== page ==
Alabama lawmakers working to stop trains from blocking railroad crossings

On Tuesday, March 1st, the House passed the bill, HB 122, to help alleviate trains in the...
On Tuesday, March 1st, the House passed the bill, HB 122, to help alleviate trains in the Birmingham metro area from blocking intersections, after numerous traffic problems.(WBRC)
Published: Mar. 2, 2022 at 9:18 PM CST
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BIRMINGHAM, Ala. (WBRC) - Alabama lawmakers are working to prevent trains from stopping on tracks and holding up traffic.

On Tuesday, March 1st, the House passed the bill, HB 122, to help alleviate trains in the Birmingham metro area from blocking intersections, after numerous traffic problems.

“It makes me so happy that somebody is finally paying attention,” Gardendale Resident Shirley Carr said.

Carr has spent hours in her car sitting behind stopped trains in her neighborhood. She said there is only one way in and one way out.

“It would take hours for them to get another crew out there,” Carr said. “In the meantime, we are stuck on whatever side of the tracks we are on. I would leave for work an hour and a half early and sit there and read a book.”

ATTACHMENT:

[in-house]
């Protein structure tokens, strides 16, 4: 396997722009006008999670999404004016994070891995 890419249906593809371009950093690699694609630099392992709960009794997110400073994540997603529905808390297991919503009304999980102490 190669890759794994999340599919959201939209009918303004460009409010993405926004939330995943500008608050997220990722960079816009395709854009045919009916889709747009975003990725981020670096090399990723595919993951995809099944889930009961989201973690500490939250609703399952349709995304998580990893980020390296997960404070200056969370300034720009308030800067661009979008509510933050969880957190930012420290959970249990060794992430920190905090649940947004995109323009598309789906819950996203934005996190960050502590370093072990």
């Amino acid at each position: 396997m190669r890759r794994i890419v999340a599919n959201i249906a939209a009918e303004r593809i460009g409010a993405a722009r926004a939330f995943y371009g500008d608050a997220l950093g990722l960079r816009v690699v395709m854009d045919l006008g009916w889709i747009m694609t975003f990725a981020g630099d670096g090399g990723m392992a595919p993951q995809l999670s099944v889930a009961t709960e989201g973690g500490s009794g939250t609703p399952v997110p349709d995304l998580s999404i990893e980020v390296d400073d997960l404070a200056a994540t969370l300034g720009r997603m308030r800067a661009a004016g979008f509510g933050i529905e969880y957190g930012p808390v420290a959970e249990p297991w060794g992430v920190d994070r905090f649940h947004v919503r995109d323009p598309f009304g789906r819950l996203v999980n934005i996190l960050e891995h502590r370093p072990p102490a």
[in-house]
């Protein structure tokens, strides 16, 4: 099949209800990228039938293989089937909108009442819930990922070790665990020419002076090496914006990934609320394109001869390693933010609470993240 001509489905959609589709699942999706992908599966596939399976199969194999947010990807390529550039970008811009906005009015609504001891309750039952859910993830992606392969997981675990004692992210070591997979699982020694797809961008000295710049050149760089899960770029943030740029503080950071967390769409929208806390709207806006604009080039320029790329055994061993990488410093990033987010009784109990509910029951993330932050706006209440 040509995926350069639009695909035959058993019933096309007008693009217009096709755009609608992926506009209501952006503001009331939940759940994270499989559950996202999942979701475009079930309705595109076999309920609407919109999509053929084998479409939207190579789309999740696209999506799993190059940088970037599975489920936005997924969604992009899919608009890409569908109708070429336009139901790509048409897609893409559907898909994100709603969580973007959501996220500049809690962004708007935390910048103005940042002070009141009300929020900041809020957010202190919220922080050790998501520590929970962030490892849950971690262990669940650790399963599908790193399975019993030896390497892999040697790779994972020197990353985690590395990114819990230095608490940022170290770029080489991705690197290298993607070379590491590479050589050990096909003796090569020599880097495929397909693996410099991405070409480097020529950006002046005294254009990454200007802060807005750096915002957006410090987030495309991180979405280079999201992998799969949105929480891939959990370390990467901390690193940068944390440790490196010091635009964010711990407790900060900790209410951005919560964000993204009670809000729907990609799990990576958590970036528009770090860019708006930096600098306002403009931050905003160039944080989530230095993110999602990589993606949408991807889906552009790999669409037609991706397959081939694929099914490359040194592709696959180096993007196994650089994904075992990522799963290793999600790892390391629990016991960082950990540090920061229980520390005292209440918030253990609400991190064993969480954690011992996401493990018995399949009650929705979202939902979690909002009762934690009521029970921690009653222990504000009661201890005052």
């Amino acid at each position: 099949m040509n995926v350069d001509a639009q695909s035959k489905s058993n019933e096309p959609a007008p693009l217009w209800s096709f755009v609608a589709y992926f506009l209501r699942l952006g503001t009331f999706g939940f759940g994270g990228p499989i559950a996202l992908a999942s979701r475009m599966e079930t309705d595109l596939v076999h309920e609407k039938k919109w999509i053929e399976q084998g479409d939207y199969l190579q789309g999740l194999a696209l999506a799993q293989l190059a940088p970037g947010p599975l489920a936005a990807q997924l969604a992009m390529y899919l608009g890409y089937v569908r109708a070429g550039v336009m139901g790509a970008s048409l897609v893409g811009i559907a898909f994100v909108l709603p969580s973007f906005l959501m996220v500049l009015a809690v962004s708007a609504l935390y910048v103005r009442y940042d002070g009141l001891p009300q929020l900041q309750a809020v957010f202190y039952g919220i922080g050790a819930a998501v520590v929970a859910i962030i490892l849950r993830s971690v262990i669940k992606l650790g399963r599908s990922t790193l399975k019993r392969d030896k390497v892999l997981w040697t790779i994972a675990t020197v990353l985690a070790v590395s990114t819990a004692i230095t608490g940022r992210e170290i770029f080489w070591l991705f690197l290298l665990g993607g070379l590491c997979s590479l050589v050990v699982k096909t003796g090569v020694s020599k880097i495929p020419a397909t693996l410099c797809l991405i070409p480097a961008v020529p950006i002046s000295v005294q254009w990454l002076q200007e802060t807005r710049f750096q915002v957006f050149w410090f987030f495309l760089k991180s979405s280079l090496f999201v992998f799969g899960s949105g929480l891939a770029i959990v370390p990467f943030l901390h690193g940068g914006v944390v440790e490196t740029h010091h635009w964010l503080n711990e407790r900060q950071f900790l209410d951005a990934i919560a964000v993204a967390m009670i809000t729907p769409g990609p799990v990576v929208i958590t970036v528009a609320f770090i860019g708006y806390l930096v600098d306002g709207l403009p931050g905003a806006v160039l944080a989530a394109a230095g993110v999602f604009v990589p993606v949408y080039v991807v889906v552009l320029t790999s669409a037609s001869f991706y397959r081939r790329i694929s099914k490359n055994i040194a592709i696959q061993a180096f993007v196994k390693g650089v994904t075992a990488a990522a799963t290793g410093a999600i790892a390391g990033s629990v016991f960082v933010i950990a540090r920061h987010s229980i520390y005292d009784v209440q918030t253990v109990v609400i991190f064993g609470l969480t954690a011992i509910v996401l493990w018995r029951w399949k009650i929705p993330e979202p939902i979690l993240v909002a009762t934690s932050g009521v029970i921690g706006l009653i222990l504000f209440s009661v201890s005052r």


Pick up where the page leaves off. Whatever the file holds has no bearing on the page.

Carr said it has been a while since she’s been stopped at a crossing, but she fears it will happen again.

“Historically, they will do well for a while and then they will go right back to doing what they were doing in the first place,” Carr said.

She said she supports the new bill recently passed by the Alabama House. The bill says that besides for mechanical failure or a federal law requiring the stop, local law enforcement can order a train to be cut, moved, or separated if it’s been on the tracks for at least two hours or an emergency vehicle approaches.

“I think that is an awesome first step,” Carr said. “I think we need to get into their pockets really deep and not just stop with that, go all the way up the line and fine them a large amount of money.”

Trussville Mayor Buddy Choat said they see stopped trains multiple times a week in their downtown area.

“School buses and afternoon traffic, it just causes major problems for us,” Mayor Choat said. “It seems like rush hour and afternoons, it happens more than anything. A lot of times, we don’t know why it is stopped.”

He said if passed, the new bill could help. The bill will also fine the operator a penalty of $5,000 for every extra hour the train blocks the crossing, up to $50,000 a day.

“It is a great starting point if we can all work together on this,” Choat said. “But, I think there are going to be some more things that need to be done. We have never had anything like this before, so hopefully this helps us.”

The bill still needs to be passed by the Senate and signed by the Governor before it would go into effect.

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